I am the son of a younger brother, of a good family, who, at his decease, left me a little fortune of a hundred pounds a year. I was put early to Eton school, where I learnt Latin and Greek; from which I went to the university, where I learnt-not totally to forget them. I came to my fortune while I was at college; and having no inclination to follow any profession, I removed myself to town, and lived for some time as most young gentlemen do, by spending four times my income. But it was my happiness, before it was too late, to fall in love, and to marry a very amiable young creature, whose fortune was just sufficient to repair the breach made in my own. With this agreeable companion I retreated to the country, and endeavoured as well as I was able, to square my wishes to my circumstances. In this endeavour 1 succeeded so well, that, except a few private hankerings after a little more than I possessed, and now and then a sigh, when a coach and six happened to drive by me in my walks, I was a very happy
I can truly assure you, Mr. Fitz Adam, that though our family economy was not much to be boasted of, and in consequence of it, we were frequently driven to great straits and difficulties, I experienced more real satisfaction in this humble situation, than I have ever done since, in more enviable circumstances. We were sometimes a little in debt; but when money came in, the pleasure of discharging what we owed, was more than equivalent for the pain it put us to; and, though the narrowness of our circumstances subjected us to many cares and anxieties, it served to keep the body in action, as well as the mind; for, as our garden was somewhat large, and required more hands to keep it in or der, than we could afford to hire, we laboured daily in it ourselves, and drew health from our necessities.
I had a little boy, who was the delight of my heart, and who probably might have been spoilt by nursing, if the attention of his parents had not been otherwise employed.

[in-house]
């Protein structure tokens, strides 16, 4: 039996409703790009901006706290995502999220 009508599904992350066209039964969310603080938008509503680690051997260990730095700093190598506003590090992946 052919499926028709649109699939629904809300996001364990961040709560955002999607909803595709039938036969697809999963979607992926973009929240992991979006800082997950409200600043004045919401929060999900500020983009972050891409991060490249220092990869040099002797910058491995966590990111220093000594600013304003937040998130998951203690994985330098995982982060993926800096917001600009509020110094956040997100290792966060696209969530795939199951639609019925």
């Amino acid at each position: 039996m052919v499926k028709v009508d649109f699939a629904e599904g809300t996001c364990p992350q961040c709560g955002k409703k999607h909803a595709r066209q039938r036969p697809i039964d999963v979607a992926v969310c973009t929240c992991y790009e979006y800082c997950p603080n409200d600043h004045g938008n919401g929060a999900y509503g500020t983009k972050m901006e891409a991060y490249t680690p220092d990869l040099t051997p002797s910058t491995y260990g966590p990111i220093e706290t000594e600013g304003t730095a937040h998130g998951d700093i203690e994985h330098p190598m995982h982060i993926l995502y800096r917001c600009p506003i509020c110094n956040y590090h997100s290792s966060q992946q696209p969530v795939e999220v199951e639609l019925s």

His mother was naturally of a sickly constitution: but the affairs of her family, as they engrossed all her, thoughts, gave her no time for complaint. The ordinary troubles of life, which, to those who have nothing else to think of, are almost insupportable, were less terrible to us, than to persons in easier circumstances; for it is a certain truth, however your readers may please to receive it, that where the mind is divided between many cares, the anxiety is lighter than where there is only one to contend with. And even in the happiest situation, in the middle of ease, health and affluence, the mind is generally ingenious at tormenting it self; losing the immediate enjoyment of those invaluable blessings, by the painful suggestion that they are too great for continuance.
These are the reflections that I have had since; for I do not attempt to deny, that I sighed frequently for an addition to my fortune. The death of a distant relation, which happened five years after our marriage, gave me this addi tion, and made me for a time the happiest man living. My income was now increased to six hundred a year; and I hoped, with a little economy, to be able to make a figure with it. But the ill health of my wife, which in less easy circumstances had not touched me so nearly, was now constantly in my thoughts, and soured all my enjoyments. The consciousness, too, of having such an estate to leave my boy, made me so anxious to preserve him, that, instead of suffering him to run at pleasure, where he pleased, and grow hardy by exercise, I almost destroyed him by confinement. We now did nothing in our garden, because we were in circumstances to have it kept by others; but as air and exercise were necessary for our healths, we resolved to abridge ourselves in some unnecessary articles, and to set up an equipage. This, in time, brought with it a train of expenses, which we had neither prudence to foresee, nor courage to prevent. For as it enabled us to extend the circuit of our visits, it greatly increased our acquaintance, and subjected us to the necessity of making continual entertainments at home, in return for all those which we were invited to abroad. The charges that attended this new manner of living, were much too great for the income we possessed; insomuch that we found ourselves, in a very short time, more necessitous than ever. Pride would not suffer us to lay down our equipage; and to live in a manner unsuitable to it, was what we could not bear to think of, To pay the